Maybe it's not just about the money? It isn't for me, either. But when the HTML version is 100% free, people have little grounds to complain about the price of an e-book. (Indeed, I've never received a single complaint about the price of any Rails Tutorial product.)
We'll see how it turns out. I'll be writing about it shortly. Interestingly enough, people seem to be willing to pay $2.99 for an ePub version. I may try doing two prices if that's the case.
It's worth more now that I've started getting to know the book of course. I've been reading a lot of programming books for a few months and these examples are substantially superior to anything else I've seen, except for Why's Poignant Guide.
Non-DX Kindle side-tip: Convert .epub to .mobi in calibre with "Text Justification > Linearize Table" checked.
If you don't do this, trying to navigate around the tables on a small screen will drive you batty.
(Still trying to figure out the regex to get rid all the "orphaned" line numbers created by this method.)
Zed, I think many people would really appreciate a changelog of some sorts between the two versions.
edit: also see this comment by Zed which basically goes over what's changed: http://news.ycombinator.com/item?id=2700557
...Oops, I thought this was Learn Ruby the Easy Way with an introduction by DHH and Ryan Bigg. Sorry.
Would anyone like to recommend something similar for people already well versed in (a) mainstream language(s)?
But, I'll also say, LPTHW is deceptively simple. Try doing it anyway, since if you know a language already you can blaze through it, and when you get to around 30 or so it sneaks up behind you.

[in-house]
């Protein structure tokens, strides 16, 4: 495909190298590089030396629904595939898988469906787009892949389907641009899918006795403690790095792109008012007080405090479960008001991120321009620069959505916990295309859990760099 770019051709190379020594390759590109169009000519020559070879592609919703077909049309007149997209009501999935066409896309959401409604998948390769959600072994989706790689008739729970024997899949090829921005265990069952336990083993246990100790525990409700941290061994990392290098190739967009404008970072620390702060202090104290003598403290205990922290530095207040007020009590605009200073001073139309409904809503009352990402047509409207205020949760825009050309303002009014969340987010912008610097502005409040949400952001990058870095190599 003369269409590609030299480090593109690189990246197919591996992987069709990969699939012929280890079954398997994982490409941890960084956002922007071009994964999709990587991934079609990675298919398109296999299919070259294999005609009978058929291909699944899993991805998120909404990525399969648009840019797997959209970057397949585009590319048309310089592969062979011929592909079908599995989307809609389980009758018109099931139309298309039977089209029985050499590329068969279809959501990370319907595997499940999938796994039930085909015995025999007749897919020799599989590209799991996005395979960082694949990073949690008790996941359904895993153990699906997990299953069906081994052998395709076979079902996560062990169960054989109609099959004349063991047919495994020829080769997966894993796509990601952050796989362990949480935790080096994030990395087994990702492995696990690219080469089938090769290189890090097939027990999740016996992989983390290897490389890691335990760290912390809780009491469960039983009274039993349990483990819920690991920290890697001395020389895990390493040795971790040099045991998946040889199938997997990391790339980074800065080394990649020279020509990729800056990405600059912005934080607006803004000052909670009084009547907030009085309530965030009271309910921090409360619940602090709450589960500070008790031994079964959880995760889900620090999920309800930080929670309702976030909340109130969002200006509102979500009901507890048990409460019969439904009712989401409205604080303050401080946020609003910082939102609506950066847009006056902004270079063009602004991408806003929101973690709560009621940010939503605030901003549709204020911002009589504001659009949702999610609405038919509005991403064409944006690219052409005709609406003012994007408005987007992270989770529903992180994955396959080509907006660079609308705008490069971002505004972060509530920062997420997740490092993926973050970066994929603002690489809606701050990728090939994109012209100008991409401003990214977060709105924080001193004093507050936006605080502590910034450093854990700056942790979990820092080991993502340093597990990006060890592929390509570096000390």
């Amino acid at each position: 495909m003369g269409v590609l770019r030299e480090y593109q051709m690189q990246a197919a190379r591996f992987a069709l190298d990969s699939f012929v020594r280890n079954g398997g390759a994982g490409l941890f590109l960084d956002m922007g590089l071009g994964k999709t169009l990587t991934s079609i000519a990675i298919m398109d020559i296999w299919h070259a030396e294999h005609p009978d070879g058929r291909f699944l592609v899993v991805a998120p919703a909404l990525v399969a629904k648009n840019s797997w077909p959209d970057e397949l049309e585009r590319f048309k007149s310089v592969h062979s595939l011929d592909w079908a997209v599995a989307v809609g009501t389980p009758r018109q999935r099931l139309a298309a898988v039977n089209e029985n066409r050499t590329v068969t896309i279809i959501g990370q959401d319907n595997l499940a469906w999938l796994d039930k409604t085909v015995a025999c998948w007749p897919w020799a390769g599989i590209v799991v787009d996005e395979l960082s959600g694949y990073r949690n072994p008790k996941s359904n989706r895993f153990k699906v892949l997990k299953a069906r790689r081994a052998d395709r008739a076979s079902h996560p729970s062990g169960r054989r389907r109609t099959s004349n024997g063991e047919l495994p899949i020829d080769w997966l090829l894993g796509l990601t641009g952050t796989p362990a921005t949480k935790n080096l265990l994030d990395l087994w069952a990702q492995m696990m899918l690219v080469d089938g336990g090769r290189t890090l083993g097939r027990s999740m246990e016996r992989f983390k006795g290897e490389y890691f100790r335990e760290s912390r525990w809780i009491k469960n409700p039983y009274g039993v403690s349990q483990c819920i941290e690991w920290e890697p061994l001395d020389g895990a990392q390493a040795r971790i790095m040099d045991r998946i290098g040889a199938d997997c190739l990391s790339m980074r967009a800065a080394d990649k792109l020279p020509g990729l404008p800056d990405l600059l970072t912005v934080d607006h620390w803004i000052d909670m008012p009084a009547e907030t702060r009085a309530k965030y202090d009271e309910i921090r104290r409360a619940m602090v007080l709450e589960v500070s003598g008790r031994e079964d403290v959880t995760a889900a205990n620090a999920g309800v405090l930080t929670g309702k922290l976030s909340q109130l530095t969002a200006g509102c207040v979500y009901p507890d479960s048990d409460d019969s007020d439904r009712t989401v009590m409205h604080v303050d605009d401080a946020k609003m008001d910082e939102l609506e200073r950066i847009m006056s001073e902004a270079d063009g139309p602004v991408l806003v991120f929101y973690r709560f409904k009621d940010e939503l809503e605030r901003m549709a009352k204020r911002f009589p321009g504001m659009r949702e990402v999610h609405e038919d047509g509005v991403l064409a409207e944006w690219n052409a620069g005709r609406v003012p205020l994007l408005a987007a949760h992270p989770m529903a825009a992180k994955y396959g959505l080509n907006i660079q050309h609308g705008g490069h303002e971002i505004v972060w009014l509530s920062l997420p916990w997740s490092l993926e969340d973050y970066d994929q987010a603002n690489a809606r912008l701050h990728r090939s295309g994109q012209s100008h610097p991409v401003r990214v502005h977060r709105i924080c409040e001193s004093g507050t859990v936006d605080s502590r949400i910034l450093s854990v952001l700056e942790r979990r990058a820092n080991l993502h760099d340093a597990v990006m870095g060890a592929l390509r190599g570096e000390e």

But anyway, great job.
(What's that about 30?)
It's a good, well-informed, easy read.
LPTHW is structured well for beginners, but it just so happens it's structured well for pros too. The exercises are a great way to discover portions of Python that aren't intuitive to you. You'll hit roadblocks where your code won't run. That's when you'll really learn.
Think Python is fantastic, it was our "textbook" in a python course.
As with most things, you get out of it what you put into it. For example, I wrote unit tests in one of the 'extra credit' assignments to explain a bunch of python's symbols.
The idea of LPTHW has always seemed cool, but I've looked at the table of contents a couple of times and thought "huh, 80% of these topics seem trivial to me"; maybe I could still benefit by skimming through and reading anything that I don't already know. Also, it's kind of a bummer that there's no .mobi version.
Plus, you can't understand the solution until you encounter the problem. Reading the language manual every so often after you've encountered more problems is often enlightening. I've been working through the bash man page this way for years. (It's taking me a while because I don't really do much shell scripting, so I don't encounter very many problems that I need solutions to.)
As for .mobi version, it's a pain in the ass to generate it well enough for a "code book". It's supposed to be coming out on the Kindle store soon, but all of my previews of it just look like junk. I got it as close as I could, but .mobi just doesn't cut it when there's strictly formatted code. If you've got a suggestion on making code look nice in .mobi I'd love to hear it.
The course includes video lectures and a Q&A feature. I have not taken the course, but I really liked the first edition book.
Python 3 Wall of Shame: http://python3wos.appspot.com/
On a side note: WTF is up with these companies? This stuff isn't hard, but the whole time I'm trying to do this it's been nothing but friction. So annoying.
Might buy the paperback in time just so I can have it on my bookshelf.